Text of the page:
Pompeo on Rosenstein bombshell: Maybe you just ought to find something else to do if you can't be on the team

Pompeo on Rosenstein bombshell: Maybe you just ought to find something else to do if you can't be on the team
© Anna Moneymaker

Secretary of State Mike PompeoMichael (Mike) Richard PompeoPompeo: Countries should reject China's demands to repatriate Uighurs Trump says he will consider releasing transcript of Ukraine call White House officials, Giuliani come to Trump's defense on Ukraine allegations MORE suggested Sunday that administration officials should find "something else to do" if they do not support President TrumpDonald John TrumpTrump's top adviser on Asia to serve as deputy national security adviser United Auto Workers strike against GM poised to head into eighth day Trump doubles down on call to investigate Biden after whistleblower complaint: 'That's the real story' MORE's agenda. 

"I’ve been pretty clear since my beginning of service here in this administration," Pompeo told "Fox News Sunday" when asked about a report that Deputy Attorney General Rod RosensteinRod RosensteinLewandowski says Mueller report was 'very clear' in proving 'there was no obstruction,' despite having 'never' read it Nadler's House committee holds a faux hearing in search of a false crime House Democrats seeking Sessions's testimony in impeachment probe MORE proposed secretly recording conversations with Trump and discussed the possibility of removing him. 

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"If you can’t be on the team, if you’re not supporting this mission, maybe you’ve got something else to do."

Pompeo added that he's carried this message to junior and senior colleagues of his in the State Department, CIA and FBI, saying that the Trump administration needs everyone "engaged" in the president's mission. 

"If you’re not, you should take this time to do something more productive," he said.

His comments come just days after The New York Times reported that Rosenstein proposed secretly recording conversations with the president and discussed the possibility of administration officials invoking the 25th Amendment to remove him from office.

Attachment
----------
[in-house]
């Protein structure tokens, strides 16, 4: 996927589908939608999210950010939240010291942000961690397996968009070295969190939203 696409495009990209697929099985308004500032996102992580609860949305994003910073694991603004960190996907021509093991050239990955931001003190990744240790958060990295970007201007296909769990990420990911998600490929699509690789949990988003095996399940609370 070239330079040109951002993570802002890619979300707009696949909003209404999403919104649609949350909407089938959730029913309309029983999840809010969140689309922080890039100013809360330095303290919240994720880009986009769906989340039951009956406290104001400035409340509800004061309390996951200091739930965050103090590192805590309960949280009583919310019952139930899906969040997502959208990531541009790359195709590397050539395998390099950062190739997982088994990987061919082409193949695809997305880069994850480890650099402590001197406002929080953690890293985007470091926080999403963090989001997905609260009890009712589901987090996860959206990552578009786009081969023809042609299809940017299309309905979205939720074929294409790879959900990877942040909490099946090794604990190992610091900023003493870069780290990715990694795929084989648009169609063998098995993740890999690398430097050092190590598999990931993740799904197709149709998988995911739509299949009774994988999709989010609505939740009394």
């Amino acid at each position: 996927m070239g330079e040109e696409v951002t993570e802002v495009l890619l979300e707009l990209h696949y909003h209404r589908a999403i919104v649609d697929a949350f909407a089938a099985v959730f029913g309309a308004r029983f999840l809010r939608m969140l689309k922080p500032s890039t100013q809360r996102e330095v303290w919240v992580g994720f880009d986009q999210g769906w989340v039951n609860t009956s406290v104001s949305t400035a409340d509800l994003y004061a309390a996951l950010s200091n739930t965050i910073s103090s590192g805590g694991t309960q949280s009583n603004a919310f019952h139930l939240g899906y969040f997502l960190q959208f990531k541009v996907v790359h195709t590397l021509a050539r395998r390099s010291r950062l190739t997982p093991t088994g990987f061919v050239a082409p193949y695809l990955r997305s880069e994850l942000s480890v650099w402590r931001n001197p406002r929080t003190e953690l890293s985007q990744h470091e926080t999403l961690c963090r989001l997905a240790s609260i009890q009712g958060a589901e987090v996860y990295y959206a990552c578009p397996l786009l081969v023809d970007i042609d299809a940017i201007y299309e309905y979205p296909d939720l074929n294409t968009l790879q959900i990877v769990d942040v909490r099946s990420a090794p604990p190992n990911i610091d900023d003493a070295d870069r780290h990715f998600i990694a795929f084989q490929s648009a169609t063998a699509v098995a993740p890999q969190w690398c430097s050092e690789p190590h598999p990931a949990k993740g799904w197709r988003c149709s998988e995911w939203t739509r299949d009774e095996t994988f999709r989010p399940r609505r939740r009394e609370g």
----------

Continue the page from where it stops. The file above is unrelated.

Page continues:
According to the report, Rosenstein made these efforts after Trump fired former FBI Director James Comey in the spring of 2017. 

The Times reported that Rosenstein, among other things, attempted to recruit Attorney General Jeff Sessions and White House chief of staff John Kelly to help him invoke the 25th Amendment, which allows a majority vote by a president’s Cabinet to remove him if he is deemed unfit for office. 

Rosenstein issued two statements refuting the reporting, saying it is "inaccurate and factually incorrect.” 

He later said in a statement that he "never pursued or authorized recording the President and any suggestion that I have ever advocated for the removal of the President is absolutely false." 

But New York Times Deputy Managing Editor Matt Purdy stood by the reporting in response on Saturday. 

"Just because you don't like the facts, don't comfort yourself by dismissing the story as fake or credulous reporting," Purdy wrote in a statement. "The [Department of Justice] claim that Rosenstein was sarcastic when he suggested he wear a wire on Trump is not supported by our reporting or others."

Trump has yet to directly weigh in on the matter regarding Rosenstein. But he said during a rally in Missouri on Friday night that he's prepared to get rid of the "lingering stench" at the Department of Justice and the FBI.